Can you ride a bike and birdwatch at the same time? Helen Moat travels to the Midlands to find out
“We’re looking for a pair of honey buzzards,” the twitcher responded to my question.
I was intrigued. Honey buzzards? I’d never heard of honey buzzards. It seemed an anomaly. Surely buzzards were in the top ten of macho birds: strong, aggressive, fearless, picking off vulnerable creatures; likes meat – preferably raw. But a buzzard with a penchant for honey? A bit namby-pamby for a bird of prey, was it not? Perhaps it was to do with its colouring.
I voiced my curiosity: “So why’s it called a honey buzzard?”
“Well, they’re different from other buzzards. Honey buzzards prefer grubs and insects to small mammals or reptiles, so they follow wasps and bees to their nests, and then eat their larvae – even bits of the nest itself with the honey. Or they’ll hunt the ground for other insects. It makes it difficult for us to spot them, but it’s really something to see a honey buzzard as they’re quite rare. This is the only pair here in the Midlands.”
“Don’t they get stung though, attacking the nest?”
“Well, they have thick feathers on their head protecting them from the wasp or bee sting. They also release a chemical that calms the insects. And they’ve really powerful feet to claw the earth or nest.” The twitcher showed me a picture in his bird book. Once again, nature’s brilliance amazed me.
“So have you caught a glimpse of one today?” I asked.
The twitcher laughed. “I’ve only been here half an hour. I don’t feel I’ve been here long enough to deserve it! Sometimes we’ll wait five to six hours to catch a glimpse of a rare bird – and sometimes we’ll see nothing at all. That’s how it is. I guess it’s a bit like fishing. You wait all day and maybe, just maybe you’ll get lucky.”
‘Well at least if a fisherman gets lucky,’ I thought to myself, ‘he’ll have something tasty for tea.’ But bird spotting? At best it’s a tick in a book. The bird watcher was the ultimate collector with nothing to show for it. But hey, different folks… I just couldn’t imagine sitting in the same spot all day waiting for a glimpse of a rare bird.
“You bird watchers must be the most patient people in the world,” I said out loud. “I definitely don’t have that kind of patience.” I waved my hopeful honey buzzard spotter goodbye and wished him luck.
I’m back on my bike again. This is what I love about being on two wheels – the people you meet on the road; the unexpected; the things you learn. It’s over two months now since I shattered my wrist. I waited and hoped I would be able to get off on my trip to Istanbul at the beginning of this month, as I’d planned, but the wrist was recovering painfully slowly and my mobility was very limited. Gutted, I postponed the trip until next spring and booked flights for a trip to Greece. And sure enough as soon as I did that, the movement started coming back in my hand, wrist and arm. It was annoying.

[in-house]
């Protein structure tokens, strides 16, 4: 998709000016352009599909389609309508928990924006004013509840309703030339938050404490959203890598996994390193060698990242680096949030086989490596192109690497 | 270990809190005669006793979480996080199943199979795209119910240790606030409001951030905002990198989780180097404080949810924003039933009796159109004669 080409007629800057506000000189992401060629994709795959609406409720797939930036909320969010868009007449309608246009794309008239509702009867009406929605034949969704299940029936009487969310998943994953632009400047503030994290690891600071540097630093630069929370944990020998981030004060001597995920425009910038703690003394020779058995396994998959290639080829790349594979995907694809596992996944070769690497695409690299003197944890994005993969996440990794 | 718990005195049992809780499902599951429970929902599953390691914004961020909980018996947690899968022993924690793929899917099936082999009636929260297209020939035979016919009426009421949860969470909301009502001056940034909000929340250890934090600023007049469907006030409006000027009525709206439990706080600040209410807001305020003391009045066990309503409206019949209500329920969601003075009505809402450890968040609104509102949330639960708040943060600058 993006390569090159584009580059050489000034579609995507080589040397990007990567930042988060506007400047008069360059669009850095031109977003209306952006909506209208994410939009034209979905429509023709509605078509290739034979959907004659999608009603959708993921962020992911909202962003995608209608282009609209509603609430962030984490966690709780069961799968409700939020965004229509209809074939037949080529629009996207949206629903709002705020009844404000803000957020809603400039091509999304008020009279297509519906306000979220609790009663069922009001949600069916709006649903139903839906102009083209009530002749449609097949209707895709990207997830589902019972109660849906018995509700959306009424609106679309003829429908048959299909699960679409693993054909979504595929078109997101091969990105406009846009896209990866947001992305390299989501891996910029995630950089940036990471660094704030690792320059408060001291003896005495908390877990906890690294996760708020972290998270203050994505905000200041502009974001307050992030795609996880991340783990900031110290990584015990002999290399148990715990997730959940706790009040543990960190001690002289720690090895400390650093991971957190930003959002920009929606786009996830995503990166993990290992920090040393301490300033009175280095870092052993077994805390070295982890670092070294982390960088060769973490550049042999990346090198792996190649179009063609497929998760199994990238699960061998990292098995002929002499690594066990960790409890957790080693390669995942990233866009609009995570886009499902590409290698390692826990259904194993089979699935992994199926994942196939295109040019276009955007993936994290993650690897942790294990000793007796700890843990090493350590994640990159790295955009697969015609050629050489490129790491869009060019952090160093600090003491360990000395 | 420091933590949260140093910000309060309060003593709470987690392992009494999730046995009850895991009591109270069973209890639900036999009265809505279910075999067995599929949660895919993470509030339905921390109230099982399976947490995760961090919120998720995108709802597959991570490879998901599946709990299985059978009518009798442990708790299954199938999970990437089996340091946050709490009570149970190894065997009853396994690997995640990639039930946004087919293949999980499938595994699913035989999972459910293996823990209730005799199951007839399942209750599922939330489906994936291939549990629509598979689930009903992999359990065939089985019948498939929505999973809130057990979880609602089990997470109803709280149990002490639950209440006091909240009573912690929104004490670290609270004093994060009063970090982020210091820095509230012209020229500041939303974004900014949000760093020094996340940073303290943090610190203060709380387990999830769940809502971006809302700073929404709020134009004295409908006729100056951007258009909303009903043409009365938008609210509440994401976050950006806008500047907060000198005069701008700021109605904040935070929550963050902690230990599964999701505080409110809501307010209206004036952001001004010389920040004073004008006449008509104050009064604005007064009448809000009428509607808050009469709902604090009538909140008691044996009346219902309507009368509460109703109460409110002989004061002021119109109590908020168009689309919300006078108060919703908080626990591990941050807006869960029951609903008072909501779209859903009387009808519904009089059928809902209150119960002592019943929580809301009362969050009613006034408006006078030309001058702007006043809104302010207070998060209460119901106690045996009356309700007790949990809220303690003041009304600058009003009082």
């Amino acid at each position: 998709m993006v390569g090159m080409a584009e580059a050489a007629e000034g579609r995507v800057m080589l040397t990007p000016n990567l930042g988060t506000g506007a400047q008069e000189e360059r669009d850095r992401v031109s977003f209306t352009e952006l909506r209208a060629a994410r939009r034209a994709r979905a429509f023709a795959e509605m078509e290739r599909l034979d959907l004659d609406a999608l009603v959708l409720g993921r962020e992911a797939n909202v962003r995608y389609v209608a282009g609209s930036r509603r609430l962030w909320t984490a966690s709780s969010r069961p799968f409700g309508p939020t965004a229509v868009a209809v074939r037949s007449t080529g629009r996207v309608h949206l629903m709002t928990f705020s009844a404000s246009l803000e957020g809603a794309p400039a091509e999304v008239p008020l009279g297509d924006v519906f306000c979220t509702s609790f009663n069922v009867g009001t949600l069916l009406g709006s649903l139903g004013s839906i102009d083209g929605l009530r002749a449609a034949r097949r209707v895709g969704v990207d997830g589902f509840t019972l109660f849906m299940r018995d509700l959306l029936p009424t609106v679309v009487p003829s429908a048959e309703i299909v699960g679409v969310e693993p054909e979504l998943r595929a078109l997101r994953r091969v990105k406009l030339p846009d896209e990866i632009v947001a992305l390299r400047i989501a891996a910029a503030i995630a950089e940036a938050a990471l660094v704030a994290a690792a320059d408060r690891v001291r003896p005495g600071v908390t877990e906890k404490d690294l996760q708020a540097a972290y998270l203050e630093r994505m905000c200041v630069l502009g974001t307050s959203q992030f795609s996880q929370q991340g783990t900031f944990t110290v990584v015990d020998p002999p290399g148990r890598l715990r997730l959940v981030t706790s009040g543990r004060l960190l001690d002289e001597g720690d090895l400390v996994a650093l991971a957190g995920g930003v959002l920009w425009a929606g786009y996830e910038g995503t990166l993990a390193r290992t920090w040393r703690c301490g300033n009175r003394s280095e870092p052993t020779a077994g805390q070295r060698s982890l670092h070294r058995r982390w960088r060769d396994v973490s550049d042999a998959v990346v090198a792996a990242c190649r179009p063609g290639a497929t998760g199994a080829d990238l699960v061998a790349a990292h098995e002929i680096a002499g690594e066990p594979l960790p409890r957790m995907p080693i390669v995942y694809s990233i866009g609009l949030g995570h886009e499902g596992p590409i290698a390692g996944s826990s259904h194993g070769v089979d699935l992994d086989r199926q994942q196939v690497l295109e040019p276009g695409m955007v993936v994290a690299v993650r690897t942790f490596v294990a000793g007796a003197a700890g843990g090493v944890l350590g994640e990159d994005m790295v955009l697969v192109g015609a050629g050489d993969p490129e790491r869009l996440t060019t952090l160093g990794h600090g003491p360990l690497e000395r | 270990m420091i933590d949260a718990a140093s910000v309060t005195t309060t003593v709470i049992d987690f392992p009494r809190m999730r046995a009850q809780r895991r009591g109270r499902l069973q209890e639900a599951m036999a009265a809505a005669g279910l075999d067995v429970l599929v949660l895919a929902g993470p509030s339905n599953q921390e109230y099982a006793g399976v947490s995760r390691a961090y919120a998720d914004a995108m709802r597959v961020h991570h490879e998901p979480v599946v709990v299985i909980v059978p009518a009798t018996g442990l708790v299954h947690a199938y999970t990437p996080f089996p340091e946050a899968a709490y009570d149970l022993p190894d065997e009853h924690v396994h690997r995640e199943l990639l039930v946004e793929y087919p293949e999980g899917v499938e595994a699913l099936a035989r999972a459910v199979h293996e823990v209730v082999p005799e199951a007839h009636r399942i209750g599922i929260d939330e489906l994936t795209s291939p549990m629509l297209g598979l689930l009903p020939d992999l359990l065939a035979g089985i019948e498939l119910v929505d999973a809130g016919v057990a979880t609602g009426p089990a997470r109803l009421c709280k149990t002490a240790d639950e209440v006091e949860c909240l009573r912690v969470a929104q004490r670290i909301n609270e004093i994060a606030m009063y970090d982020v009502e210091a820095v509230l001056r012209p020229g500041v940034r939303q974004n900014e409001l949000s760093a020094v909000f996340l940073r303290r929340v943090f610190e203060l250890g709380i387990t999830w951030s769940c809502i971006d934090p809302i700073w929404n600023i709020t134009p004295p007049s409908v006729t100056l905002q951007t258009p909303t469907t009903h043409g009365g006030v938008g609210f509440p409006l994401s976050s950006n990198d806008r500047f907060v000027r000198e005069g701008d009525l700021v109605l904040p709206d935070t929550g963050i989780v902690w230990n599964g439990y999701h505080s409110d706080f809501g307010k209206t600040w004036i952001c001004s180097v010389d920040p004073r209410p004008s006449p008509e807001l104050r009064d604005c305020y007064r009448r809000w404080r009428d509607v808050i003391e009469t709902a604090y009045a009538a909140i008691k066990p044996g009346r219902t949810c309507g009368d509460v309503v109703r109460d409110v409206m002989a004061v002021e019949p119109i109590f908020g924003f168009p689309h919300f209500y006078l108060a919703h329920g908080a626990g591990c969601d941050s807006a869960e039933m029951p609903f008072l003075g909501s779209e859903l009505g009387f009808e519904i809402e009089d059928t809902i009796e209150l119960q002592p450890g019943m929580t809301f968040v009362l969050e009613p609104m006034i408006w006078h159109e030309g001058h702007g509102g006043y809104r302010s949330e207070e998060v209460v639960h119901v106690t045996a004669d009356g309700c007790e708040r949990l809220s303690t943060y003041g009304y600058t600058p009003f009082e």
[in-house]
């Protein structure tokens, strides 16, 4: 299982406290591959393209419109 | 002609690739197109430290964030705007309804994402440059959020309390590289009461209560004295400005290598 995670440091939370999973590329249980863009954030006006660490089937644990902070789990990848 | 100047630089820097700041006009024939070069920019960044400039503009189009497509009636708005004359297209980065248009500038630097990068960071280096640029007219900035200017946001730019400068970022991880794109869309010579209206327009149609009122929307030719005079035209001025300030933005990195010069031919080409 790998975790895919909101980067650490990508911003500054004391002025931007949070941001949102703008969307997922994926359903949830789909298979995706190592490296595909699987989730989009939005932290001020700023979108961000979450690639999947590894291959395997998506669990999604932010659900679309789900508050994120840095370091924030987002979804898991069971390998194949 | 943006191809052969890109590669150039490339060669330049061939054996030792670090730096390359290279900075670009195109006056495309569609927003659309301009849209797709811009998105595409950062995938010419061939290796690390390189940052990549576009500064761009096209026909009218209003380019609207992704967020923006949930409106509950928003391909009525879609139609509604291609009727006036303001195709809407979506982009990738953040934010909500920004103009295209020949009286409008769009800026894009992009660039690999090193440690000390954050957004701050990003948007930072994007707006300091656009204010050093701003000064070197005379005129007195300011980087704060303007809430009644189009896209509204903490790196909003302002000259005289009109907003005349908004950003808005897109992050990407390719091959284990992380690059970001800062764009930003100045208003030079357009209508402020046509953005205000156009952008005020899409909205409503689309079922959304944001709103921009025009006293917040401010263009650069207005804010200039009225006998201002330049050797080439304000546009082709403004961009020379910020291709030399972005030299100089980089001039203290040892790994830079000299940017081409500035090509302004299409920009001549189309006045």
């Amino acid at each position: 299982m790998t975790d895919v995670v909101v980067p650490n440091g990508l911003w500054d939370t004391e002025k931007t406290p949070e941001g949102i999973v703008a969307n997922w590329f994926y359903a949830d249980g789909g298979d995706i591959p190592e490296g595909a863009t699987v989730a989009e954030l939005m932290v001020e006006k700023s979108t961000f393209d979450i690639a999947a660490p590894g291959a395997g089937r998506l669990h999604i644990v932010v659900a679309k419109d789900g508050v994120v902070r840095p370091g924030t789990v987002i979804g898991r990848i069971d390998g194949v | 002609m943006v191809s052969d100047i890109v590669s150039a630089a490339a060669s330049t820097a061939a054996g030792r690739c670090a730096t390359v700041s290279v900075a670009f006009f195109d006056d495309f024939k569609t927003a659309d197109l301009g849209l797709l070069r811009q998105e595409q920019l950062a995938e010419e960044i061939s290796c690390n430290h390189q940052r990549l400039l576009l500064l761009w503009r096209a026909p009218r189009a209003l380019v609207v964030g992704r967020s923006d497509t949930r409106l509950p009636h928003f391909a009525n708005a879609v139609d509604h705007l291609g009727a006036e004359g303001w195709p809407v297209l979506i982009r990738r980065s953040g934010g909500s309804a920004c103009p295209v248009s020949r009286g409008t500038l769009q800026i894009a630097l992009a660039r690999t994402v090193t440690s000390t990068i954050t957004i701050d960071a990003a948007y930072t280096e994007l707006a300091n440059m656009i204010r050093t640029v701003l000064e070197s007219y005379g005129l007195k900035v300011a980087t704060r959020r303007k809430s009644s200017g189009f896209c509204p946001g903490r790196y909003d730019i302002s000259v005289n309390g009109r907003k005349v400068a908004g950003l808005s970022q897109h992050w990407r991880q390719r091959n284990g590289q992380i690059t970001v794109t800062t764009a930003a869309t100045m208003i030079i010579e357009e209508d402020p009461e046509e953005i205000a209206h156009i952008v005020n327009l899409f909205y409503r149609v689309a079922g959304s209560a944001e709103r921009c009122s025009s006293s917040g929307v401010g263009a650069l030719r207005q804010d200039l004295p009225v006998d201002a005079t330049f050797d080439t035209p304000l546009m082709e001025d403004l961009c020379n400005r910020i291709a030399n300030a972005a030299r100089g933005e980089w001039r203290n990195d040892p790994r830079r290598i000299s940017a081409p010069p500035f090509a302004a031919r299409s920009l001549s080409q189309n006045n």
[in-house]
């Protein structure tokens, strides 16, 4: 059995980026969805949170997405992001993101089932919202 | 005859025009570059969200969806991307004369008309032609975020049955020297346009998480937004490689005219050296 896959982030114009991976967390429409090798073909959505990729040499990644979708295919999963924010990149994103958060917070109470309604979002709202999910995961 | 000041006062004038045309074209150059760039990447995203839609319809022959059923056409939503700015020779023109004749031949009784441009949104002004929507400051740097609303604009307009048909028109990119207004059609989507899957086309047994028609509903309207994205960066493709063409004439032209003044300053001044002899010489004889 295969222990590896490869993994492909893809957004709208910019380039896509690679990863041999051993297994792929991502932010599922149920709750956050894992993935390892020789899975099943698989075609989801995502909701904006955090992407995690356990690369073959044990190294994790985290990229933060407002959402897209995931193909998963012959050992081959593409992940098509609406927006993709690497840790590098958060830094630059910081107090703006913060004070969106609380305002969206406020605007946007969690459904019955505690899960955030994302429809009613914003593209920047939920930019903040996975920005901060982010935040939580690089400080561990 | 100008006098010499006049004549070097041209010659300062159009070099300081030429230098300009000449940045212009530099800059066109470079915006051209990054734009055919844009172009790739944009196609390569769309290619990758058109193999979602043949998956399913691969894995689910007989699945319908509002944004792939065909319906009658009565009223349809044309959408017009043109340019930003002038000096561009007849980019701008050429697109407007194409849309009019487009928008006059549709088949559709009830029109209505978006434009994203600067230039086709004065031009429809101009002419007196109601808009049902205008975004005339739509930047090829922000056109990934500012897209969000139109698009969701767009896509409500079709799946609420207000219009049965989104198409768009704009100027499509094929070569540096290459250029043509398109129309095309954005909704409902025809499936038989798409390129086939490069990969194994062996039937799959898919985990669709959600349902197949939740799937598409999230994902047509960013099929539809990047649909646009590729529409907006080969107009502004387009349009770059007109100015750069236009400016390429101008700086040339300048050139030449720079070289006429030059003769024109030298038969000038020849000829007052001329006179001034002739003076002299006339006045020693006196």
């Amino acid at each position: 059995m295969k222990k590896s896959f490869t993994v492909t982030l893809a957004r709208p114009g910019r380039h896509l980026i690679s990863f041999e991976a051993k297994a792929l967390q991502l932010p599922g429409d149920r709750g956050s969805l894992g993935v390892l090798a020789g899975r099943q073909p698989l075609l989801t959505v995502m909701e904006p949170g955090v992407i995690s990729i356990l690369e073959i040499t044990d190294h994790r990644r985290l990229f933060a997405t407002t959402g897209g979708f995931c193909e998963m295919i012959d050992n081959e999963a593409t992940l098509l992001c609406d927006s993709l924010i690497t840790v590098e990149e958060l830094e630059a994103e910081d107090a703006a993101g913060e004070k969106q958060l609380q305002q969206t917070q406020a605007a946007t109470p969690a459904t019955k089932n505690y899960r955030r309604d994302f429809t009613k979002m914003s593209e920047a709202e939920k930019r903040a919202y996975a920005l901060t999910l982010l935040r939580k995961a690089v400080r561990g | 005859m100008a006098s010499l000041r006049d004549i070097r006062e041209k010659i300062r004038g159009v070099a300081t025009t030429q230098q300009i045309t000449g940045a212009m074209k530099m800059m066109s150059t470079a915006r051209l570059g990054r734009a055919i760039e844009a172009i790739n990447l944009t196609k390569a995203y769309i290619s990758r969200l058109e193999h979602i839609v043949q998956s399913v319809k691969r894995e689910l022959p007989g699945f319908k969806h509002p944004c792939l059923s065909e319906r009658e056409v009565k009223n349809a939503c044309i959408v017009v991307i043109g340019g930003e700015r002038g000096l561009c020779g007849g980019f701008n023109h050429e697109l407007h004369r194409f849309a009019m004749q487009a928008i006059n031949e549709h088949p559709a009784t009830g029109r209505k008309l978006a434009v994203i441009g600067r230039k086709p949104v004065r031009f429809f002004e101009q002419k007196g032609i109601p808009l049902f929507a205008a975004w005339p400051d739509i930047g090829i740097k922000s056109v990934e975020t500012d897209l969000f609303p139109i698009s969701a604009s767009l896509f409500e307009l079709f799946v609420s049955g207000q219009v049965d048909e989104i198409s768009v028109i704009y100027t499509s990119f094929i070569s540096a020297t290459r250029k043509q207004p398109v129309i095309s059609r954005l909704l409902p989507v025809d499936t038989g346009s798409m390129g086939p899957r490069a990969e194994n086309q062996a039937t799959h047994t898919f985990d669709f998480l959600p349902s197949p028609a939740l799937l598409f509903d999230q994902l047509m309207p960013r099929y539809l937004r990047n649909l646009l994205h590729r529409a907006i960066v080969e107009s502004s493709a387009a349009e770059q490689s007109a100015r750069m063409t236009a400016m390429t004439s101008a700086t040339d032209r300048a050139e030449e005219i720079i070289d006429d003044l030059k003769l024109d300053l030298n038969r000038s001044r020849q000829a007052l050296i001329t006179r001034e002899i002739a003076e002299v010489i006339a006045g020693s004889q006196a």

But still the idea of getting back on the bike petrified me. What if I fell off and broke my wrist again? Not that I’m prone to falling off my bike. Then a couple of weeks ago, I decided I would have to give it a go. I dusted my bike down in the shed and cycled to the next village. My hand didn’t drop off. I stayed on the bike. Encouraged, I tried a longer trip last week, just a bit under twenty miles. Brilliant: it didn’t hurt – well not much. My wrist sat at a funny angle on the handle bar but I coped. So now I’m ready, at last, to get back to regular training, planning some longer trips.
Recently, I’ve been enjoying Alastair Humphrey’s blog – and his passion for local adventures. It’s particularly relevant as I’m stuck in Derbyshire and the surrounding counties (researching a Peak District guide for Bradt). I love his idea of looking at a map for inspiration and guidance; then setting off on a micro-adventure: a day trip – or ideally
– an overnighter in nature.
I looked on google maps for inspiration and spotted a series of lakes in nearby Nottinghamshire and small roads that followed them into parkland. There were contours for a bit of freewheeling – but not too close together: it looked like perfect cycling territory. So my son and I packed a lunch, loaded the bikes into the car and took off.
We left the car in a random village and raced down narrow hedge-lined lanes to a long fishing lake, where I happened on the bird watcher, and on into Clumber Park.
On the way, we passed, not one, or even two near-identical fishing and hunting lodges, but five, all with matching balustrades. We cycled round the park’s lake, skirting wide-horned cattle and looking across the water to the incongruous cathedral-like chapel with its soaring spire in the middle of parkland. The country house is gone, but there’s acres and acres of heathland, woodland and wide open spaces here.
We headed back to the car, invigorated and ready for the next adventure. I’m gearing myself up for an overnight trip with some wild camping. The idea of sleeping out in the wild scares me to death, as the thought of getting back on the bike did - but isn’t that what adventure is about? I’m ready for the next challenge.